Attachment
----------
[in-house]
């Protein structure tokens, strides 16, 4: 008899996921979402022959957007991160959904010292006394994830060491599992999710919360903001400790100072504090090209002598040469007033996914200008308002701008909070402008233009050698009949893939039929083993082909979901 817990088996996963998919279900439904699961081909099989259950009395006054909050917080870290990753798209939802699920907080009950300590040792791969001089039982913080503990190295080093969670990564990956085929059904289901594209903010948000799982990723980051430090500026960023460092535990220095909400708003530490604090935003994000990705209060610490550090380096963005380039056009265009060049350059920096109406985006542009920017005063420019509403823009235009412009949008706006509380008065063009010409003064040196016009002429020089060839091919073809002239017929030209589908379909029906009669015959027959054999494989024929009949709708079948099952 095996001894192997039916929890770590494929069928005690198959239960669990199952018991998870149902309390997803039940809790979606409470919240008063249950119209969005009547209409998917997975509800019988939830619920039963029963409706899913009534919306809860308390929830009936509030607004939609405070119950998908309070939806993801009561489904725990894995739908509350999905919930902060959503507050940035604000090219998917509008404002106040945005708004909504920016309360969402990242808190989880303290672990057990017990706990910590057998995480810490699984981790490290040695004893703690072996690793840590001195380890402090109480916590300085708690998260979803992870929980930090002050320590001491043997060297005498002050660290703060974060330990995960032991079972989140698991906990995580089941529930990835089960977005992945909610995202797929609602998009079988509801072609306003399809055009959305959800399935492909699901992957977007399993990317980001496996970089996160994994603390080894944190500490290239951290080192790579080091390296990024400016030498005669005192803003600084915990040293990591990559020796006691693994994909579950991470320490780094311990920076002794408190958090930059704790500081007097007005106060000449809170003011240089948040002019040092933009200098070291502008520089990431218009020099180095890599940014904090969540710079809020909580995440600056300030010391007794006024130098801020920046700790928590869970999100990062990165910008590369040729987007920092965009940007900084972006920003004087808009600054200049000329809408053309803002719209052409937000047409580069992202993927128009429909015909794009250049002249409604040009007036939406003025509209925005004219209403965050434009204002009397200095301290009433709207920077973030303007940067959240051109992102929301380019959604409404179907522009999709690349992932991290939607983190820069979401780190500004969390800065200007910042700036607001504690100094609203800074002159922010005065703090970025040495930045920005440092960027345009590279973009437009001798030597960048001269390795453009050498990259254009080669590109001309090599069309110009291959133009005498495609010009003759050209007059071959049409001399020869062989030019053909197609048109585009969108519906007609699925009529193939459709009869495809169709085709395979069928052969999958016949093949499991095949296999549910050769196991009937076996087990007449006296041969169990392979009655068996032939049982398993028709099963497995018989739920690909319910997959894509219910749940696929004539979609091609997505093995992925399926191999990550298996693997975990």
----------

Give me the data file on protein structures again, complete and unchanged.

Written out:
[in-house]
């Protein structure tokens, strides 16, 4: 008899996921979402022959957007991160959904010292006394994830060491599992999710919360903001400790100072504090090209002598040469007033996914200008308002701008909070402008233009050698009949893939039929083993082909979901 817990088996996963998919279900439904699961081909099989259950009395006054909050917080870290990753798209939802699920907080009950300590040792791969001089039982913080503990190295080093969670990564990956085929059904289901594209903010948000799982990723980051430090500026960023460092535990220095909400708003530490604090935003994000990705209060610490550090380096963005380039056009265009060049350059920096109406985006542009920017005063420019509403823009235009412009949008706006509380008065063009010409003064040196016009002429020089060839091919073809002239017929030209589908379909029906009669015959027959054999494989024929009949709708079948099952 095996001894192997039916929890770590494929069928005690198959239960669990199952018991998870149902309390997803039940809790979606409470919240008063249950119209969005009547209409998917997975509800019988939830619920039963029963409706899913009534919306809860308390929830009936509030607004939609405070119950998908309070939806993801009561489904725990894995739908509350999905919930902060959503507050940035604000090219998917509008404002106040945005708004909504920016309360969402990242808190989880303290672990057990017990706990910590057998995480810490699984981790490290040695004893703690072996690793840590001195380890402090109480916590300085708690998260979803992870929980930090002050320590001491043997060297005498002050660290703060974060330990995960032991079972989140698991906990995580089941529930990835089960977005992945909610995202797929609602998009079988509801072609306003399809055009959305959800399935492909699901992957977007399993990317980001496996970089996160994994603390080894944190500490290239951290080192790579080091390296990024400016030498005669005192803003600084915990040293990591990559020796006691693994994909579950991470320490780094311990920076002794408190958090930059704790500081007097007005106060000449809170003011240089948040002019040092933009200098070291502008520089990431218009020099180095890599940014904090969540710079809020909580995440600056300030010391007794006024130098801020920046700790928590869970999100990062990165910008590369040729987007920092965009940007900084972006920003004087808009600054200049000329809408053309803002719209052409937000047409580069992202993927128009429909015909794009250049002249409604040009007036939406003025509209925005004219209403965050434009204002009397200095301290009433709207920077973030303007940067959240051109992102929301380019959604409404179907522009999709690349992932991290939607983190820069979401780190500004969390800065200007910042700036607001504690100094609203800074002159922010005065703090970025040495930045920005440092960027345009590279973009437009001798030597960048001269390795453009050498990259254009080669590109001309090599069309110009291959133009005498495609010009003759050209007059071959049409001399020869062989030019053909197609048109585009969108519906007609699925009529193939459709009869495809169709085709395979069928052969999958016949093949499991095949296999549910050769196991009937076996087990007449006296041969169990392979009655068996032939049982398993028709099963497995018989739920690909319910997959894509219910749940696929004539979609091609997505093995992925399926191999990550298996693997975990």